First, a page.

|Will anything significant happen here Wednesday?|
Larsen issued the ruling that is the worst nightmare to Gov. Bruce Rauner – who had hoped he could continue to make the state payroll even though there is no budget in place.
WHICH IS SOMETHING the Illinois Constitution requires before any government expenses can be paid. It is a logical requirement – spending government money without a plan would be irresponsible.
Larsen ruled that the state payroll can’t be made come July 15, or any other time, until the state gets its act together and officials pass a balanced budget.
Since Rauner and the General Assembly’s leadership aren’t in any mood to get serious (they’re more interested in one-upping each other), there won’t be a budget in place by next week.
So state workers are likely to miss a paycheck (or a few if this political fight lingers on).
IT BECOMES LIKELY they’re going to blame the new guy for stirring things up with his desires for anti-labor and other ideological measures. Even though Rauner desperately wants everybody to believe that it’s the fault of Illinois House Speaker Michael Madigan, D-Chicago, who has taken on the role of leader of the legislative fight against the governor’s ideological battles.
|Couldn't we just put gov and speaker ...|
It will be Illinois Comptroller Leslie Munger who will lead the political rhetoric – although there will be others who will spew claims of “Daddy’s girl” against the attorney general. Her office will file the appeal in court, although the American Federation of State, County and Municipal Employees has its own legal action planned to try to keep workers getting paid.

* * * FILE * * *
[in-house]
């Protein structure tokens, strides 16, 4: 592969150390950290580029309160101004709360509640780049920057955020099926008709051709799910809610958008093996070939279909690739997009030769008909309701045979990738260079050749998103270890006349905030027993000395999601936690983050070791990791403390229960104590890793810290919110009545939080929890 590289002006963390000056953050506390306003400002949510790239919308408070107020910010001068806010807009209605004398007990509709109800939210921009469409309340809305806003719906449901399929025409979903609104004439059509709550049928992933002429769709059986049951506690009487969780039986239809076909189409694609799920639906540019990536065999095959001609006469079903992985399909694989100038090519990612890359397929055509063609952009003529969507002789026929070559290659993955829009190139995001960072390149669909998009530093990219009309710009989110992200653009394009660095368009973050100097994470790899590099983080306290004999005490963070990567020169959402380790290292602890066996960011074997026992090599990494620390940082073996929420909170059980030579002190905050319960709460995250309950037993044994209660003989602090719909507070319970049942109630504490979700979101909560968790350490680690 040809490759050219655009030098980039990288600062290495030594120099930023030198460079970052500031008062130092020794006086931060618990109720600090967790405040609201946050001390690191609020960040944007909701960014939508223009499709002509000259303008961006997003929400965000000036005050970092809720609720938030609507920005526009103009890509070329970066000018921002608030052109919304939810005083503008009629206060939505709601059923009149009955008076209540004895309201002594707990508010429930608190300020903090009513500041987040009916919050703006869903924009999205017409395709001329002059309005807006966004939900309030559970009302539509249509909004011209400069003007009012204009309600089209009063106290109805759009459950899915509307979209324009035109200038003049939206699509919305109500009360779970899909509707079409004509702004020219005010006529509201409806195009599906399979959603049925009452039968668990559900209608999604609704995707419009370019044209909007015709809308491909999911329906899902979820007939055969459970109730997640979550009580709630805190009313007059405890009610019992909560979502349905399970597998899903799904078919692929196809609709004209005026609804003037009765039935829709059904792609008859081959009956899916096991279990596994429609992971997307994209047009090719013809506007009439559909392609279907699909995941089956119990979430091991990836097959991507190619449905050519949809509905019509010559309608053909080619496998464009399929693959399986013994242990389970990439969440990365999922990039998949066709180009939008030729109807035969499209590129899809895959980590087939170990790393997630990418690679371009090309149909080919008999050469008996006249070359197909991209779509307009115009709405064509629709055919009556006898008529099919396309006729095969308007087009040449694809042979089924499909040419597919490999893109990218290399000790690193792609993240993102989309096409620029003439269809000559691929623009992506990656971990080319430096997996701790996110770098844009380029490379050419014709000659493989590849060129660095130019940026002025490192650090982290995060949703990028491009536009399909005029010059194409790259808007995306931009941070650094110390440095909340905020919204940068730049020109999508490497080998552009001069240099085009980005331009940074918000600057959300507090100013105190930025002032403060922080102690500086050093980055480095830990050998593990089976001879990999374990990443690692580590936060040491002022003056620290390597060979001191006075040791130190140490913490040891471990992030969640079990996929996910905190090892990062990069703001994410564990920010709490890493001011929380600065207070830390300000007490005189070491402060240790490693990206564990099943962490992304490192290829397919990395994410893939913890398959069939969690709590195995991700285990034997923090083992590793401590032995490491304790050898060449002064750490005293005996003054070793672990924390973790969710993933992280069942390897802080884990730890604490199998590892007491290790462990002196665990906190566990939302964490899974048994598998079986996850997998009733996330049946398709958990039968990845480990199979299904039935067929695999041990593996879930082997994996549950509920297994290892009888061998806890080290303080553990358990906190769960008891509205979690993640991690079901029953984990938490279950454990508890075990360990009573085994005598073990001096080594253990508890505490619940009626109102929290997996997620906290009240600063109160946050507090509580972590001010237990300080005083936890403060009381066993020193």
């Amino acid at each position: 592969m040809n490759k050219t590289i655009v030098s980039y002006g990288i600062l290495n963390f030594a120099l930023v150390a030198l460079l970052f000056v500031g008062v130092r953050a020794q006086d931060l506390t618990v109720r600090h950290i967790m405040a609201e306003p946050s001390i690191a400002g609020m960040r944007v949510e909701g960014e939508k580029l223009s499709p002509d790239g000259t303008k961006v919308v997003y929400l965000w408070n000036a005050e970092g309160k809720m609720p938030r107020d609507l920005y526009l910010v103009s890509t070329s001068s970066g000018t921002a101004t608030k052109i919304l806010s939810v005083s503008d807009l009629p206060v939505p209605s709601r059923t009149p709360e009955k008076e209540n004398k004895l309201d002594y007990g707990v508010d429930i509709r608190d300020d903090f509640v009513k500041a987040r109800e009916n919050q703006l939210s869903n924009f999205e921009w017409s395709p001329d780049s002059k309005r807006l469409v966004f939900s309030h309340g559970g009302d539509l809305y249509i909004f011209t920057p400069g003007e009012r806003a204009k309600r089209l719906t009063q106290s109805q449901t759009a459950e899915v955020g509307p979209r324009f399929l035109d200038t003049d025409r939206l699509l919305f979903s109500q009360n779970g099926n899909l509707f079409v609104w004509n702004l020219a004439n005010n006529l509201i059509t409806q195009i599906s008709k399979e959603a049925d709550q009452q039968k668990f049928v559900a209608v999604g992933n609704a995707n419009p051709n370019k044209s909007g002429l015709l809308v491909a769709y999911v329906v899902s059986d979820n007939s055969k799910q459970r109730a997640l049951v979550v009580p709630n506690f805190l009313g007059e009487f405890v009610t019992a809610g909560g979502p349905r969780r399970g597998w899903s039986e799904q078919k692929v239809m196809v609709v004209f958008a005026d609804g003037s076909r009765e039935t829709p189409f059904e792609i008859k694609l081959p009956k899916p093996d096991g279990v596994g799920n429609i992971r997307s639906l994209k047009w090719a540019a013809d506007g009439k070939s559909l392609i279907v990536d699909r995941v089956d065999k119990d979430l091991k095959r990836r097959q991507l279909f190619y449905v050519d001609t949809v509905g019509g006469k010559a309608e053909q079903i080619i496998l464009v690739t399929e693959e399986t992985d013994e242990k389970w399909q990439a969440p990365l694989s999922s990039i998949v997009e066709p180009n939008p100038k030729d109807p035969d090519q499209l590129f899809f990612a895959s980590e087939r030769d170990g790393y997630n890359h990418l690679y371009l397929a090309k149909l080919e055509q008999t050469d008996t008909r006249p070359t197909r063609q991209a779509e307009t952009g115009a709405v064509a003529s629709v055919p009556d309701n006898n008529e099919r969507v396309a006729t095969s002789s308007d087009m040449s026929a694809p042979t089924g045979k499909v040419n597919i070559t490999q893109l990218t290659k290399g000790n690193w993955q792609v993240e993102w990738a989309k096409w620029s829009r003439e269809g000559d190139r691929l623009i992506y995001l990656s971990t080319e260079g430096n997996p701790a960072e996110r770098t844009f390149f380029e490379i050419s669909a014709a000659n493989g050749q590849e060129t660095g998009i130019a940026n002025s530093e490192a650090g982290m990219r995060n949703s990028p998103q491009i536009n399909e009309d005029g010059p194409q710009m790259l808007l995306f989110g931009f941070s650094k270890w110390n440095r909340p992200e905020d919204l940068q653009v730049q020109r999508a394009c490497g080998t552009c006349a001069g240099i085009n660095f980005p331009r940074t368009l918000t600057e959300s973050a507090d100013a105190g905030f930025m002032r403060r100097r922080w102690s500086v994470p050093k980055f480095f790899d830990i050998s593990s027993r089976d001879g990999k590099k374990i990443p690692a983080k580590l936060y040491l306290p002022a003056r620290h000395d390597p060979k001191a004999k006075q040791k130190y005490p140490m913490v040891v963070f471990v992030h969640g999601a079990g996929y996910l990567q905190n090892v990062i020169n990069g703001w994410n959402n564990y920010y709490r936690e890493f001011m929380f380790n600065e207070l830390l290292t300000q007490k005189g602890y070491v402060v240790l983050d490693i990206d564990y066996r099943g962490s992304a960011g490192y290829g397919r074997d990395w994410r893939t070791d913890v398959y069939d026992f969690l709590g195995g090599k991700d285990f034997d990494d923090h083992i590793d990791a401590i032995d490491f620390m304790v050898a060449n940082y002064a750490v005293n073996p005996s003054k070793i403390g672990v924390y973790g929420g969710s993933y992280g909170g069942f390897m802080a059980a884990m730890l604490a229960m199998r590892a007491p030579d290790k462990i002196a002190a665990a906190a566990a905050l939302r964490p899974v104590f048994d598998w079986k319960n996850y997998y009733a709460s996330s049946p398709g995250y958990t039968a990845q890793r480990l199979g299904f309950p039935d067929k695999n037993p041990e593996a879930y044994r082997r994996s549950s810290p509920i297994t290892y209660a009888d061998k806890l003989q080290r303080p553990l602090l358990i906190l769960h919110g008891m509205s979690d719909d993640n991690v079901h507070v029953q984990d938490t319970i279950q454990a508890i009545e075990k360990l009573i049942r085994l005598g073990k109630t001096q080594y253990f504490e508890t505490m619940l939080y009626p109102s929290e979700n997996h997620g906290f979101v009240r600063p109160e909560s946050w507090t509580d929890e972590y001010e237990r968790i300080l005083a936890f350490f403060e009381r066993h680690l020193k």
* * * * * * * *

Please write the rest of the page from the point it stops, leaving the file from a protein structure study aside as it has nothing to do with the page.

The rhetoric is going to get ugly, and I’ll be the first to admit sympathy for those state employees who are showing up for work these days without knowing if they’re going to be paid on time.
|... in a boxing ring to slug it out?|
What makes this year’s situation seem so pathetic is that it seems that Rauner was too eager to bring it on.
So what happens now?
The Illinois House of Representatives is scheduled to convene on Wednesday, which means the high and mighty speaker of the House will have his opportunity to make a statement of sorts that denounces the governor for not getting serious about putting together a budget that fulfills all of Illinois government’s obligations for the upcoming year.
WHICH MEANS MORE rhetoric with little action. Although even if the Illinois House were to pass something on Wednesday resembling a budget, there’s still the fact that the state Senate won’t convene until next week.
|MADIGAN: A win for father also benefits state?|
Yes, I’m being critical of the governor for prolonging this issue – instead of realizing that his political fight to pass his ideological fantasies is over for this year and that he ought to focus his attention on how to resume the battle come next spring.
If he were serious, he’d realize that is the best tactic to get a political win for the long-term. Instead of threatening the state payroll and angering his employees to the point where they’ll actively work against him to make sure he never achieves his desires.